Sarah Neilson

  • interviews May 05, 2020

    It Gets Better

    Celia Laskey’s new novel, Under the Rainbow, takes place in the fictional town of Big Burr, Kansas, which could easily stand in for any small town in America. Like the town Laskey herself grew up in, Big Burr is full of people who love each other, while also being insular. After LGBTQ+ rights group Acceptance Across America determines that Big Burr is “the most homophobic town in America,” the group sends a cohort of queer people from the coasts to change hearts and minds. Under the Rainbow follows several characters over the AAA’s two-year occupation of Big Burr and details the ways their work

  • interviews April 14, 2020

    “I want to hear the really ugly parts, too”

    Chelsea Bieker grew up in California’s Central Valley, where agriculture and survival are intertwined, a landscape that leaves its mark on her debut novel, Godshot. Fourteen-year-old Lacey May lives with her mother in the fictional town of Peaches, California. The grape-growing industry, the town’s main employer, has been ravaged by drought. Enter Pastor Vern, a glitter-loving cult leader who exploits this desperation by promising that God will bring rain if the townspeople join his church, Gifts of the Spirit. Almost all the residents of Peaches are drawn in to the group, including Lacey and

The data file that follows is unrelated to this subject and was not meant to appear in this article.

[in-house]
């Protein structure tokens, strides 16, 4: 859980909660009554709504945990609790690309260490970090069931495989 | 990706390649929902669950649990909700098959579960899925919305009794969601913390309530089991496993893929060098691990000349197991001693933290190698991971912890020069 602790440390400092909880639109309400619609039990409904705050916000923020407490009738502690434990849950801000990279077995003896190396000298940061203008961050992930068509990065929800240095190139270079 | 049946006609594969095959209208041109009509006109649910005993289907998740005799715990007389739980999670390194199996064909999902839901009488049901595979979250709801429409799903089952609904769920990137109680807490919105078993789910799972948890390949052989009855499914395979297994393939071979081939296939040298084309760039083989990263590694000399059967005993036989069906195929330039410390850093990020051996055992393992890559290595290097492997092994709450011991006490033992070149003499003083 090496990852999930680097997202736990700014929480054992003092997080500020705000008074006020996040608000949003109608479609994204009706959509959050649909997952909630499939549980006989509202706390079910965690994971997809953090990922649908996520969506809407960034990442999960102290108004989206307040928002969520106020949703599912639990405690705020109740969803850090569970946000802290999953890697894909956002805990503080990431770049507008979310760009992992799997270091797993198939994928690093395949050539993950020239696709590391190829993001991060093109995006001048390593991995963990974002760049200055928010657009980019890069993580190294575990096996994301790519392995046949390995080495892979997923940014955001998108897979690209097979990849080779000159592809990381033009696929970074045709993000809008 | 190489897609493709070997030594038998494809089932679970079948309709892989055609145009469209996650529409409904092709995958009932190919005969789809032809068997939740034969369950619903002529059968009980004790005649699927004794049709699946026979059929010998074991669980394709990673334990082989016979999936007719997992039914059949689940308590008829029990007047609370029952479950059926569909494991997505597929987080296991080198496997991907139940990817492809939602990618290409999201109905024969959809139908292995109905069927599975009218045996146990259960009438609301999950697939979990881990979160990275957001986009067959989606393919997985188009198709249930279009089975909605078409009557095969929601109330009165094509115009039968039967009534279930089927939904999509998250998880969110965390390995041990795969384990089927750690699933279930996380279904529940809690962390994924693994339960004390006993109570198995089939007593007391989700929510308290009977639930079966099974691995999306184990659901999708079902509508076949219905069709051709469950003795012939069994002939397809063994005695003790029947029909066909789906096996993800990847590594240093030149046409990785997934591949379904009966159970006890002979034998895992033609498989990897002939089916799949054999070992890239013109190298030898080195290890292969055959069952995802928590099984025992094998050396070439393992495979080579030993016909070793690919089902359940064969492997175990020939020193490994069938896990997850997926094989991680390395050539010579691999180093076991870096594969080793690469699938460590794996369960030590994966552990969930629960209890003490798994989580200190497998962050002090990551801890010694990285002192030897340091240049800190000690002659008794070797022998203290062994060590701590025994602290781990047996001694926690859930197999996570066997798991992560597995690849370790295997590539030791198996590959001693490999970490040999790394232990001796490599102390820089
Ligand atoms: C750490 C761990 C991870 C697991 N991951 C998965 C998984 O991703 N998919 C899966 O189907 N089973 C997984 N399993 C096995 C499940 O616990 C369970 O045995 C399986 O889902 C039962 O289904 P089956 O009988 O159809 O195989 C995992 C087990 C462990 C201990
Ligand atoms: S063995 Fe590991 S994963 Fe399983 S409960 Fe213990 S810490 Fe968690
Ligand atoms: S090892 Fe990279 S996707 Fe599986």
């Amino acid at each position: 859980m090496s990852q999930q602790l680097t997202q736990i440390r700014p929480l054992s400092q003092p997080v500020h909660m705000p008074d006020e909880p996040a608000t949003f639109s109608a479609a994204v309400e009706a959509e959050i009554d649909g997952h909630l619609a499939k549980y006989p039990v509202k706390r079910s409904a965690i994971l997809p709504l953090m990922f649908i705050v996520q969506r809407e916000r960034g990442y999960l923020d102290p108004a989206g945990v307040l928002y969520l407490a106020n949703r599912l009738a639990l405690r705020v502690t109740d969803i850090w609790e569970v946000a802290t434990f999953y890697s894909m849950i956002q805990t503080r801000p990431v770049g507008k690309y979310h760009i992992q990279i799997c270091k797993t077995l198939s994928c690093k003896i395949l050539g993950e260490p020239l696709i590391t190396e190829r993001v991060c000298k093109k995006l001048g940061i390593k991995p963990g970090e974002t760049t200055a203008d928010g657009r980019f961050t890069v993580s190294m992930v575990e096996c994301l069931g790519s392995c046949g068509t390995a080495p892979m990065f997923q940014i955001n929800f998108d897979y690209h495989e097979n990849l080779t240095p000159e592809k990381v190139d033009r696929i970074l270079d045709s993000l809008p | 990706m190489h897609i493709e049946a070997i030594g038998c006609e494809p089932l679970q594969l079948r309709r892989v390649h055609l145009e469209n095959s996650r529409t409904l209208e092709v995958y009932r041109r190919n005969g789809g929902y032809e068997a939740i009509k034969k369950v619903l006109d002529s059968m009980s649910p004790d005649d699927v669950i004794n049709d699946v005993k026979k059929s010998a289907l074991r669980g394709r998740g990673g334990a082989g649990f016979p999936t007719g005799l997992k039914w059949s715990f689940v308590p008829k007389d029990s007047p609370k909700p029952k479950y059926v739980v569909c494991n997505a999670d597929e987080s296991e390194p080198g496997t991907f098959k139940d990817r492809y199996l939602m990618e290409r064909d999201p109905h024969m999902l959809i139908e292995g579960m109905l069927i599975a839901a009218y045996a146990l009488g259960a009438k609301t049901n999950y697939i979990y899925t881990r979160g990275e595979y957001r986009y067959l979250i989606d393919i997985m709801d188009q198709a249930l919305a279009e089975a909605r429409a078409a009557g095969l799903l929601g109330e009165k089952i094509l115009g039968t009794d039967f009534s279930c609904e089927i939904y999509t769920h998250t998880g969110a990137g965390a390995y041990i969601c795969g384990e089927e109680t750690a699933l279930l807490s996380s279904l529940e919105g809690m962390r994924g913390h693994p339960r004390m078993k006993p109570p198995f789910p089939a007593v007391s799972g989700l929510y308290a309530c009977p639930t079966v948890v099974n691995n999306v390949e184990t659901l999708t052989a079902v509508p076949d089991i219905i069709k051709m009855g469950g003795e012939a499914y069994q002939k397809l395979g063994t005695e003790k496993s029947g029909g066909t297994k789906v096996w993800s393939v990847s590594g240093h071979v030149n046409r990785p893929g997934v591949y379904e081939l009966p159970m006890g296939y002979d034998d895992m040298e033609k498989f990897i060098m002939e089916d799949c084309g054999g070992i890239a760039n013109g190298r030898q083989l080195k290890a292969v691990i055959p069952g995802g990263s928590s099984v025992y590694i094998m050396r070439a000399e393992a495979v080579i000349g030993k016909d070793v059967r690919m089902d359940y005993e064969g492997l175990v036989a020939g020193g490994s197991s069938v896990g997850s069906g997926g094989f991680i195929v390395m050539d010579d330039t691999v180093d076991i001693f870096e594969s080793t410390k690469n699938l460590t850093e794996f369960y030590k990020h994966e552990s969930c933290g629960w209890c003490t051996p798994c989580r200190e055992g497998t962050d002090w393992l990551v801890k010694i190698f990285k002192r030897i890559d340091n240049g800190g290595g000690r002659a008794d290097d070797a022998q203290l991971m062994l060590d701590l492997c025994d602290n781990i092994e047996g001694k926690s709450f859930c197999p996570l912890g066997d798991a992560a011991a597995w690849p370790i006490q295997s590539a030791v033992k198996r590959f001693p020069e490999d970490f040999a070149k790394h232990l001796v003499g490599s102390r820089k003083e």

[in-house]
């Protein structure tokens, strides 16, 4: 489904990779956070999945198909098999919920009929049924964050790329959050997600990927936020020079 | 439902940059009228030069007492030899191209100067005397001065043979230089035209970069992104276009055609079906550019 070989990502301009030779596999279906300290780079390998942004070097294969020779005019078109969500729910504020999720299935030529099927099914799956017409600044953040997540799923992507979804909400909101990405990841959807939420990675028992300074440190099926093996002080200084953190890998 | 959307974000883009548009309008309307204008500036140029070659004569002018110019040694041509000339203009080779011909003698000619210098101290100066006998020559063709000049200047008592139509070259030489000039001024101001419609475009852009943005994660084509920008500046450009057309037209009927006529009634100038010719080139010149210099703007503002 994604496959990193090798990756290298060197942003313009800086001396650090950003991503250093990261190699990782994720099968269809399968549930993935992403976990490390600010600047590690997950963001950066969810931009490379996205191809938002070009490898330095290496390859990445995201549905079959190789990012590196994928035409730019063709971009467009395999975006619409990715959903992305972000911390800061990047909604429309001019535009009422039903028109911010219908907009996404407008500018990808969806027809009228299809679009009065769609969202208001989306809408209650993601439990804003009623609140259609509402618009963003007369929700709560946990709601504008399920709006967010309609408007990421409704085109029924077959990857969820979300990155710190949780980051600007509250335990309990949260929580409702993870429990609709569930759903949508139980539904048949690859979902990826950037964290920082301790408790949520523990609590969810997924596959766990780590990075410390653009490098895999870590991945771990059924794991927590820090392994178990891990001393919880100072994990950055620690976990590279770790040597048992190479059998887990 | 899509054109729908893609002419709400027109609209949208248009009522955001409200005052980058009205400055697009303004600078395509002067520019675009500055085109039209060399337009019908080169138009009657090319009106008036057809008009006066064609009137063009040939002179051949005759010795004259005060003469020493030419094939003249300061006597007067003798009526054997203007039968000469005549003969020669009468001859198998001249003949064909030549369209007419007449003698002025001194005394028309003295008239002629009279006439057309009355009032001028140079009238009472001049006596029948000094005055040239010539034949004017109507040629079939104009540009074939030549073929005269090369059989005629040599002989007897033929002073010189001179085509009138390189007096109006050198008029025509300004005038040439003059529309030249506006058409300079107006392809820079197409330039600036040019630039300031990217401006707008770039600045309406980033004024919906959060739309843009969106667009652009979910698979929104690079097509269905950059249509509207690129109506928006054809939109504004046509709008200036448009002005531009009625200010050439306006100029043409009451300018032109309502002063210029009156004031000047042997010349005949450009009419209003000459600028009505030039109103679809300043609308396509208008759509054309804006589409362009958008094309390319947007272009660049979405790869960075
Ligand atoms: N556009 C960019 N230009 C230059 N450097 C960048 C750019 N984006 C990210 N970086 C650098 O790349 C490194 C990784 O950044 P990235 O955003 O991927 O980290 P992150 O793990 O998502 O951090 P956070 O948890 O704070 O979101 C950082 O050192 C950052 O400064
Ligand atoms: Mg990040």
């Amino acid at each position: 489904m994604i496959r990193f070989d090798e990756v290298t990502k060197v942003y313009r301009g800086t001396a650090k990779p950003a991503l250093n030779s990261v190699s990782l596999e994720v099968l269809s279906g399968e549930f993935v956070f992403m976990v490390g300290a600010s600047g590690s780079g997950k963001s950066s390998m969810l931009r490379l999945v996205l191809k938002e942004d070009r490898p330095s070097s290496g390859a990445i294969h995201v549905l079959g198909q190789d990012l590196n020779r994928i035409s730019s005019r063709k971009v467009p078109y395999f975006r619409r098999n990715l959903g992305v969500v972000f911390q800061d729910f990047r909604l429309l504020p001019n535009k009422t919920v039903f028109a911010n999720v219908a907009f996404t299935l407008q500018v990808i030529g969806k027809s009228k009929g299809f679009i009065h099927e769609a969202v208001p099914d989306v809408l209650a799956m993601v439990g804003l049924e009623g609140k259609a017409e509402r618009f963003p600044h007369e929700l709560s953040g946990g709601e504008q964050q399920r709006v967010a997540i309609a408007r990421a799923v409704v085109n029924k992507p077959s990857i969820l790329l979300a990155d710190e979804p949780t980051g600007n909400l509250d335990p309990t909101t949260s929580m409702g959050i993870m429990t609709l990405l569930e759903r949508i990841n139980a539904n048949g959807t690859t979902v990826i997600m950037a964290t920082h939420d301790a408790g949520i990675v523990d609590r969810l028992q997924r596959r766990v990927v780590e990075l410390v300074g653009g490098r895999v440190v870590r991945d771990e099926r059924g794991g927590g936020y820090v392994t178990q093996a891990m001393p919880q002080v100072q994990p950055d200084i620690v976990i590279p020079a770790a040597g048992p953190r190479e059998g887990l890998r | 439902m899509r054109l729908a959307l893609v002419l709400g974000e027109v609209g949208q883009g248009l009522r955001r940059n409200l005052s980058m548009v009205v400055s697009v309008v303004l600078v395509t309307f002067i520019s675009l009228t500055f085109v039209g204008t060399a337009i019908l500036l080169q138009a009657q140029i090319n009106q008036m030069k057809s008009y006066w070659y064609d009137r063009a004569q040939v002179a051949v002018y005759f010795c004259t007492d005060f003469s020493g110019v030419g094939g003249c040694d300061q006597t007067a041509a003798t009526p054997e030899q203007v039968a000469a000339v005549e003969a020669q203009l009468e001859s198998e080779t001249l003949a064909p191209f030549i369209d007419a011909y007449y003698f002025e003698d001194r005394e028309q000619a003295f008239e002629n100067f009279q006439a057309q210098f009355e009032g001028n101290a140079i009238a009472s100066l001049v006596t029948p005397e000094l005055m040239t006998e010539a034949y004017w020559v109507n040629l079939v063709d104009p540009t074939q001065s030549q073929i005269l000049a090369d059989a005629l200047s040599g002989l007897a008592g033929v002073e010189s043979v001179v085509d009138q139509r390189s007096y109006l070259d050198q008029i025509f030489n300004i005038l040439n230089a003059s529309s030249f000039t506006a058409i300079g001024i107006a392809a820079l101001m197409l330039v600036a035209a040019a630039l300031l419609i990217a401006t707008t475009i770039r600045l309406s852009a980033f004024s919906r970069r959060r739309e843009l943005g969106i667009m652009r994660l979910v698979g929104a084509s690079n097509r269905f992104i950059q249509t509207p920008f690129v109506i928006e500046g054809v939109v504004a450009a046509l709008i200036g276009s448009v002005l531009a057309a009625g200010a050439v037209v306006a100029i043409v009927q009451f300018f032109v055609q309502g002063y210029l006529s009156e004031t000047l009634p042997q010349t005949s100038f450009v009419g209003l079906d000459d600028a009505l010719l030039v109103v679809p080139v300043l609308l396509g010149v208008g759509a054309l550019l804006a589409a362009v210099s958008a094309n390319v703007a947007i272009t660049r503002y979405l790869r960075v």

• interviews February 04, 2020

    Queering the Archive

    In 2012, Jenn Shapland was an intern at the University of Texas’s Harry Ransom Center. While working there, she discovered the archives of Carson McCullers, the inspiration for Shapland’s new book. She had never read any of McCullers’s work, but the titles, Shapland writes in the first pages of My Autobiography of Carson McCullers, “always struck a chord with me. The Heart is a Lonely Hunter. Like, same.” One day, as Shapland was answering queries from researchers and scholars, she came across a request for correspondence between McCullers and Annemarie Clarac-Schwarzenbach, a Swiss writer and

  • interviews October 10, 2019

    Not Just a Game

    What stands out most about the new anthology Bodies Built for Game is how broadly it defines “sports writing.” Edited by former pro basketball player and poet Natalie Diaz and Lambda Literary Award–winning poet Hannah Ensor, the collection moves beyond game recaps and celebrity profiles, opening up the genre to poetry, personal essays, and short stories. The diversity of form, structure, and voice in this anthology broadens the language and narrative around sport and sports writing. (Diaz prefers sport rather than sports “because it connotes a structure of power rather than a pastime.) Whether